Since March 2020, the food and beverage industry has found itself in the midst of unprecedented times. Yet even as we enter a global economic recession, the experts project the food and beverage industry to one of the only consumer product sectors to grow in 2020. This does not mean it is all smooth sailing.
Manufacturers and distributors are feeling the pressure of the global health pandemic, record unemployment, and other factors impacting how consumers spend their money. As companies continue to manage the crisis and plan for the future, success will hinge on their ability to demonstrate resiliency, utilize innovation, and promote transparency.
With this article, we take a closer look at some of the trends in the food and beverage industry stemming from the COVID-19 pandemic. While some trends may be temporary, others are likely here to stay.
Despite a number of industries taking a considerable hit as a response to COVID-19, the food and beverage industry has held up fairly well. Admittedly, away-from-home consumption (i.e., restaurant dining) has experienced a dramatic drop off, but the massive growth of at-home consumption has helped to offset the decline.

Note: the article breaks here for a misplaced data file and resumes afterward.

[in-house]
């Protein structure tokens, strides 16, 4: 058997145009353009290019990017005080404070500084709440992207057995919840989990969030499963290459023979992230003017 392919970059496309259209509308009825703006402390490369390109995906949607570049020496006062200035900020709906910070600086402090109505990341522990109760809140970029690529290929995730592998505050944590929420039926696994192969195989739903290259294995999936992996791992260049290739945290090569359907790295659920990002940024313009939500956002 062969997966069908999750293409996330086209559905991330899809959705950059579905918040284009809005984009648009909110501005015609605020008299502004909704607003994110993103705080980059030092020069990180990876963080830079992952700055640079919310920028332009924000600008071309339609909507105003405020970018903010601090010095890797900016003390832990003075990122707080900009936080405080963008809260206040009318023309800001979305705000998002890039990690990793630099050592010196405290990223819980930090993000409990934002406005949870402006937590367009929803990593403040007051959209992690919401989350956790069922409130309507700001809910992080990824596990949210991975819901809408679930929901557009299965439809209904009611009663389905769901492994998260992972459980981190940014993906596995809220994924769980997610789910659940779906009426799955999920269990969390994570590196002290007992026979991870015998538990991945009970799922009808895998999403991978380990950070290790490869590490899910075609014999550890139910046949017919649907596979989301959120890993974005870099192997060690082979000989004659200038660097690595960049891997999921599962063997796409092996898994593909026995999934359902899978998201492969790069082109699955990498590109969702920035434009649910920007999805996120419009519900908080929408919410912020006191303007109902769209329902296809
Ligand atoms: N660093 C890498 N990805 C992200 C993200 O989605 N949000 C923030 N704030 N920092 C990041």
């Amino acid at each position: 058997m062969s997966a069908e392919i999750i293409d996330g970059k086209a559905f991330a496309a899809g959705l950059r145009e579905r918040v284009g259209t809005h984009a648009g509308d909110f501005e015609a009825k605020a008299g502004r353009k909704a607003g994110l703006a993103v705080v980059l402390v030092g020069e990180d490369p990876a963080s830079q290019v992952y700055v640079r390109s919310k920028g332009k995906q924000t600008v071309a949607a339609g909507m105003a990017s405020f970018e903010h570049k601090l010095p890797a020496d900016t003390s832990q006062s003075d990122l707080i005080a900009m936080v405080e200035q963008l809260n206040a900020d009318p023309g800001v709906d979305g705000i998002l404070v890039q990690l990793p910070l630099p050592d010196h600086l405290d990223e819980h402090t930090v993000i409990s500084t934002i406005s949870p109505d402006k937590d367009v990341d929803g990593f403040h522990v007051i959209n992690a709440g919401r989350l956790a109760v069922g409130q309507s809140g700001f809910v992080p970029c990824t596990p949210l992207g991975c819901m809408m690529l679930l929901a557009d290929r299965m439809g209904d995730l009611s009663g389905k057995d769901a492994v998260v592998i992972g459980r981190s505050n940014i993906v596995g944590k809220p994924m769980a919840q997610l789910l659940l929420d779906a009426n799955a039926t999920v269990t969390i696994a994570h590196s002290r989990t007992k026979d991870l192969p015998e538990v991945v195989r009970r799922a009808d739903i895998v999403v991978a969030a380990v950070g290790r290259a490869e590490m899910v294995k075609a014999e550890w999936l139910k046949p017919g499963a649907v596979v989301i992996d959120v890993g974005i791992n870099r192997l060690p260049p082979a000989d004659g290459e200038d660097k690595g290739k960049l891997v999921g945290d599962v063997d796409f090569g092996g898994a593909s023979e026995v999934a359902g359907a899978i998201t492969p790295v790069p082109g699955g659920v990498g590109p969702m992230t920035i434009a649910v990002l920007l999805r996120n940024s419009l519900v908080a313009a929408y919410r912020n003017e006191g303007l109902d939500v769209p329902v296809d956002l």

Overall, a number of trends have emerged regarding consumer preferences and shifts in behavior. Branded food and beverage products are performing very well, and consumers and retailers have chosen to favor established, trusted brands – at the expense of new entrants into the market. We have also seen significant growth of at-home consumption, coupled with booming e-commerce and delivery options.
With COVID-19 affecting supply chains, consumer purchasing, and more, a vast majority of Americans have shifted their food habits over the last few months. In fact, 85% of consumers have reported a change to their habits surrounding eating or food preparation, with the most common change being that people are cooking at home more often than before the pandemic. In addition, consumers are also snacking more, washing their fresh produce more, and thinking about food in general more than they did pre-COVID.
Considering that we are currently experiencing a health crisis, it’s of little surprise that about 50% of consumers are at least somewhat concerned about eating food prepared outside the home. Typically, food safety concerns are more pronounced for online grocery shoppers than those who purchase their groceries in person. However, 67% of consumers are at least somewhat confident in the safety of the U.S. food supply – reflecting no change compared to 2019.